Optimization Events in Meta Ads – how many are necessary for exiting the learning phase and what is the trade-off?

Conversion rate

Our goal in this article is to provide an understanding of what Optimization Events in Meta (Facebook) Advertising are, how many are necessary for exiting the learning phase, and how intent versus requirement are weighed. 

Meta Algorithm & Machine Learning

When advertising on Facebook, as well as any other social media platform, you can’t help but rely on the algorithm. There’s no escape from it. 

The algorithm’s job is to analyze your campaign and ads and to show your ads to people that are most likely to be converted.

As with every Machine Learning technology, the more data that is collected, the more accurate and precise the decisions the software will be able to make. or, in our case, the more right people that will see your ads.

According to Meta, for the campaign to be optimized – which means that you can make the best out of it – it requires at least 50 Optimization Events per week.

What are Optimization Events?

The definition by Facebook is “The number of times your ads achieved the outcome your ad set is currently optimized for.” 

While creating your ad-set, you require to define your conversion event. An event describes the outcome you want to achieve. It can be “Purchase”, for example, which means that you want people to buy what you sell. 

It can be also “Add to Cart” (A2C), which means the goal is to get as many people as possible to add the product to the cart, and so on.

eCommerce campaigns obviously aim to bring us the most sales, so it’s recommended to set your conversion event to “purchase”. By doing that, the algorithm now shows your ads to people who are most likely to buy.

Intent / Optimization Events Requirement Trade-off

But, as mentioned, to be sure that the algorithm does it properly, you need at least 50 optimization events – or, in this case, 50 purchases – per week.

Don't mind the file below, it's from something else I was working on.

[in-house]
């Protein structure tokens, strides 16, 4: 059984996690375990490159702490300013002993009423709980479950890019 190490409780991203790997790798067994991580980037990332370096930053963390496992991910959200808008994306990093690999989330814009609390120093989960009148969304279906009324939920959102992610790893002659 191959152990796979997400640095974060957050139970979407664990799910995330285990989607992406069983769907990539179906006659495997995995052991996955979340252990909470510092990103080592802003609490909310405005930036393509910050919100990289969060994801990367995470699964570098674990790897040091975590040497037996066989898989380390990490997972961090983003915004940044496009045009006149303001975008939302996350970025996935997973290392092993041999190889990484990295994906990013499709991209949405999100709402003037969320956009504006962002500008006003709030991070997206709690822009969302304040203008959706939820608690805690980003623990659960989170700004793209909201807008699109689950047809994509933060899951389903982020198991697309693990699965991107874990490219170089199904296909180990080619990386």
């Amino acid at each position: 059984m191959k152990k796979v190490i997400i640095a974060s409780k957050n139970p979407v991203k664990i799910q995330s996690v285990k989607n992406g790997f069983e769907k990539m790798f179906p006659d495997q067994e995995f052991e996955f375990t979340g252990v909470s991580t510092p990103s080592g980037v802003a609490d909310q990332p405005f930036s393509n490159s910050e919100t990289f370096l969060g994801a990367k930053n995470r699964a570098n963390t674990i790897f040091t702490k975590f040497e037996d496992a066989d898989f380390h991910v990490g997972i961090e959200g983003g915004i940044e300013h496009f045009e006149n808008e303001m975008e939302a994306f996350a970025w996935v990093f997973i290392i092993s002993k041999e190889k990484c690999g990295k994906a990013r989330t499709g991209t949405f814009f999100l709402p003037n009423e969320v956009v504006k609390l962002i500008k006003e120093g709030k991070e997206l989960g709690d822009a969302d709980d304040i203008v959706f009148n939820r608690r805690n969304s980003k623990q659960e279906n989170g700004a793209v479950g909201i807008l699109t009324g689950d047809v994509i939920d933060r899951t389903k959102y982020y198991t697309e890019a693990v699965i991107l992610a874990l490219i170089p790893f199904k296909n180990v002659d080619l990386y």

Sometimes it can be very hard to get to a point when your ad-set brings 7 purchases per day – when selling expensive products, for instance.  

Let’s use an example:

Assuming that you sell luxury watches online, and the price for a single piece is $100K. 

Say that your target ROAS (Return On Ad Spend) is 4, which is a pretty good ROAS. 

That means that every sale costs you $25K (or in other words, your Cost Per Acquisition – CPA – is $25K).

50 purchases per week mean about 7 purchases per day. If so, your ad-set’s daily budget should be $175K (25K*7), and your monthly budget $750K (25K*30). This is a lot.

In these cases, you can either leave your conversion event as “purchase” and not meet the requirements, or set a different one – “Add to Cart”, for example – which’s higher in the funnel, and costs less to achieve 50 of it per week.  

But it can still be a bit tricky. Because now the algorithm no longer works on bringing the people that are most likely to buy, but those who are most likely to add to their cart. 

Adding to the cart is something that we do much more easily than buying, so you maybe have 50 A2Cs per week, but that doesn’t necessarily mean you’ll get the same amount of purchases as you do when your objective is Purchase.


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